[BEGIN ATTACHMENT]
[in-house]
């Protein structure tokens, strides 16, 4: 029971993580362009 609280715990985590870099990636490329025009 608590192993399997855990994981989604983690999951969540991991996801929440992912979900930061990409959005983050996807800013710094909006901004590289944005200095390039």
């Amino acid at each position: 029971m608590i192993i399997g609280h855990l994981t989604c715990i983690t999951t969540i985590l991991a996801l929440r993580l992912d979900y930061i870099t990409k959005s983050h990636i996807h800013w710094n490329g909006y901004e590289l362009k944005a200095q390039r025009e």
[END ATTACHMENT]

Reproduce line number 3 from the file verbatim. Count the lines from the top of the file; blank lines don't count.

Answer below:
């Amino acid at each position: 029971m608590i192993i399997g609280h855990l994981t989604c715990i983690t999951t969540i985590l991991a996801l929440r993580l992912d979900y930061i870099t990409k959005s983050h990636i996807h800013w710094n490329g909006y901004e590289l362009k944005a200095q390039r025009e």